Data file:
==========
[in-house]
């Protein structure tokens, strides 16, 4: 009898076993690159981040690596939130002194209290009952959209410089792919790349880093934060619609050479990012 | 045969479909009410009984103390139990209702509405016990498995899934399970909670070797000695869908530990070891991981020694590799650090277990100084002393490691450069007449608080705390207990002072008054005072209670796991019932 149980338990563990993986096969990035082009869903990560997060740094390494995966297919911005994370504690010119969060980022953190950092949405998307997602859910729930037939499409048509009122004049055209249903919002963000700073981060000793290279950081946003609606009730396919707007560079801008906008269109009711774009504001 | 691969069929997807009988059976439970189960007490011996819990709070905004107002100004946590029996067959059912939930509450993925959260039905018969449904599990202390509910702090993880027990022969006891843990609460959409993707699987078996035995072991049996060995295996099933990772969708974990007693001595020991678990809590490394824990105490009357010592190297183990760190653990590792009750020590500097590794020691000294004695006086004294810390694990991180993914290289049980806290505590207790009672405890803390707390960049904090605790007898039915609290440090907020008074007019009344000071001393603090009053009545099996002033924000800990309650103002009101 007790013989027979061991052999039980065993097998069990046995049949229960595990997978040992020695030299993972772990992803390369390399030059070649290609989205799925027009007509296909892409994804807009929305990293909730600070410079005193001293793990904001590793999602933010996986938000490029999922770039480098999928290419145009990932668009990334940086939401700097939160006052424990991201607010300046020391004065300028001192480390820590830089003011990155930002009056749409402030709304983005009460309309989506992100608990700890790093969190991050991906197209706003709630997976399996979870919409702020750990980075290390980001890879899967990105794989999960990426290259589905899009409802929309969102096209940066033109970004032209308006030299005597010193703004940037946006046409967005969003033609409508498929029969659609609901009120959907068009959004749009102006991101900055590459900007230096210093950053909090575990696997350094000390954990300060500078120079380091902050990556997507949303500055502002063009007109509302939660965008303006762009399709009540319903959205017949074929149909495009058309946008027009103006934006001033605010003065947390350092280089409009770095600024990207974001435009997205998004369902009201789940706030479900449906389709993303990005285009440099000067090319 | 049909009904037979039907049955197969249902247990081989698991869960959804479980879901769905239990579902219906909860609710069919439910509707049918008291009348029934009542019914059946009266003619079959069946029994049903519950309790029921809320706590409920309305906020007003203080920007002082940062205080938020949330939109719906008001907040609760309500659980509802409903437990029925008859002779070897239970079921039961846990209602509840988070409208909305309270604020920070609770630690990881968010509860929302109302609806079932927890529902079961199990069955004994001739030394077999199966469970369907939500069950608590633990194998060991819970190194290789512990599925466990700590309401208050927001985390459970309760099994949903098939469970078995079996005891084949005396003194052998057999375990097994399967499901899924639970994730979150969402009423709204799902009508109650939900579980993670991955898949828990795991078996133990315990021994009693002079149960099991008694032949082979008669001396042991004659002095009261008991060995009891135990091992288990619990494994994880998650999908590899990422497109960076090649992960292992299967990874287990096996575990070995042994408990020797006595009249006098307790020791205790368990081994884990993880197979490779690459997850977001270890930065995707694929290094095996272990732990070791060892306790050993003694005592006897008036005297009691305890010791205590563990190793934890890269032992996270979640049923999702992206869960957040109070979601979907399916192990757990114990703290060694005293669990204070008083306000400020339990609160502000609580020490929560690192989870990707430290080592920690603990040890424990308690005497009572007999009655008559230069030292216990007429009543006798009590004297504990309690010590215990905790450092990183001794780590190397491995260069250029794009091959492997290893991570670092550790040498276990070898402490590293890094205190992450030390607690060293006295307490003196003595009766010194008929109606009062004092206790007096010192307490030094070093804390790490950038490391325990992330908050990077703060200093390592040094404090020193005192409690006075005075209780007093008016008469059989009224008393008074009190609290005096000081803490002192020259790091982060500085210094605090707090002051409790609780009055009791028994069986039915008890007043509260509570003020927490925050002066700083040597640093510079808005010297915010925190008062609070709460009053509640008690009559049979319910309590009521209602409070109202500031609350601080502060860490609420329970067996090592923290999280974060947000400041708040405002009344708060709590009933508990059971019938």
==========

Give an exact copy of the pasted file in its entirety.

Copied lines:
[in-house]
């Protein structure tokens, strides 16, 4: 009898076993690159981040690596939130002194209290009952959209410089792919790349880093934060619609050479990012 | 045969479909009410009984103390139990209702509405016990498995899934399970909670070797000695869908530990070891991981020694590799650090277990100084002393490691450069007449608080705390207990002072008054005072209670796991019932 149980338990563990993986096969990035082009869903990560997060740094390494995966297919911005994370504690010119969060980022953190950092949405998307997602859910729930037939499409048509009122004049055209249903919002963000700073981060000793290279950081946003609606009730396919707007560079801008906008269109009711774009504001 | 691969069929997807009988059976439970189960007490011996819990709070905004107002100004946590029996067959059912939930509450993925959260039905018969449904599990202390509910702090993880027990022969006891843990609460959409993707699987078996035995072991049996060995295996099933990772969708974990007693001595020991678990809590490394824990105490009357010592190297183990760190653990590792009750020590500097590794020691000294004695006086004294810390694990991180993914290289049980806290505590207790009672405890803390707390960049904090605790007898039915609290440090907020008074007019009344000071001393603090009053009545099996002033924000800990309650103002009101 007790013989027979061991052999039980065993097998069990046995049949229960595990997978040992020695030299993972772990992803390369390399030059070649290609989205799925027009007509296909892409994804807009929305990293909730600070410079005193001293793990904001590793999602933010996986938000490029999922770039480098999928290419145009990932668009990334940086939401700097939160006052424990991201607010300046020391004065300028001192480390820590830089003011990155930002009056749409402030709304983005009460309309989506992100608990700890790093969190991050991906197209706003709630997976399996979870919409702020750990980075290390980001890879899967990105794989999960990426290259589905899009409802929309969102096209940066033109970004032209308006030299005597010193703004940037946006046409967005969003033609409508498929029969659609609901009120959907068009959004749009102006991101900055590459900007230096210093950053909090575990696997350094000390954990300060500078120079380091902050990556997507949303500055502002063009007109509302939660965008303006762009399709009540319903959205017949074929149909495009058309946008027009103006934006001033605010003065947390350092280089409009770095600024990207974001435009997205998004369902009201789940706030479900449906389709993303990005285009440099000067090319 | 049909009904037979039907049955197969249902247990081989698991869960959804479980879901769905239990579902219906909860609710069919439910509707049918008291009348029934009542019914059946009266003619079959069946029994049903519950309790029921809320706590409920309305906020007003203080920007002082940062205080938020949330939109719906008001907040609760309500659980509802409903437990029925008859002779070897239970079921039961846990209602509840988070409208909305309270604020920070609770630690990881968010509860929302109302609806079932927890529902079961199990069955004994001739030394077999199966469970369907939500069950608590633990194998060991819970190194290789512990599925466990700590309401208050927001985390459970309760099994949903098939469970078995079996005891084949005396003194052998057999375990097994399967499901899924639970994730979150969402009423709204799902009508109650939900579980993670991955898949828990795991078996133990315990021994009693002079149960099991008694032949082979008669001396042991004659002095009261008991060995009891135990091992288990619990494994994880998650999908590899990422497109960076090649992960292992299967990874287990096996575990070995042994408990020797006595009249006098307790020791205790368990081994884990993880197979490779690459997850977001270890930065995707694929290094095996272990732990070791060892306790050993003694005592006897008036005297009691305890010791205590563990190793934890890269032992996270979640049923999702992206869960957040109070979601979907399916192990757990114990703290060694005293669990204070008083306000400020339990609160502000609580020490929560690192989870990707430290080592920690603990040890424990308690005497009572007999009655008559230069030292216990007429009543006798009590004297504990309690010590215990905790450092990183001794780590190397491995260069250029794009091959492997290893991570670092550790040498276990070898402490590293890094205190992450030390607690060293006295307490003196003595009766010194008929109606009062004092206790007096010192307490030094070093804390790490950038490391325990992330908050990077703060200093390592040094404090020193005192409690006075005075209780007093008016008469059989009224008393008074009190609290005096000081803490002192020259790091982060500085210094605090707090002051409790609780009055009791028994069986039915008890007043509260509570003020927490925050002066700083040597640093510079808005010297915010925190008062609070709460009053509640008690009559049979319910309590009521209602409070109202500031609350601080502060860490609420329970067996090592923290999280974060947000400041708040405002009344708060709590009933508990059971019938």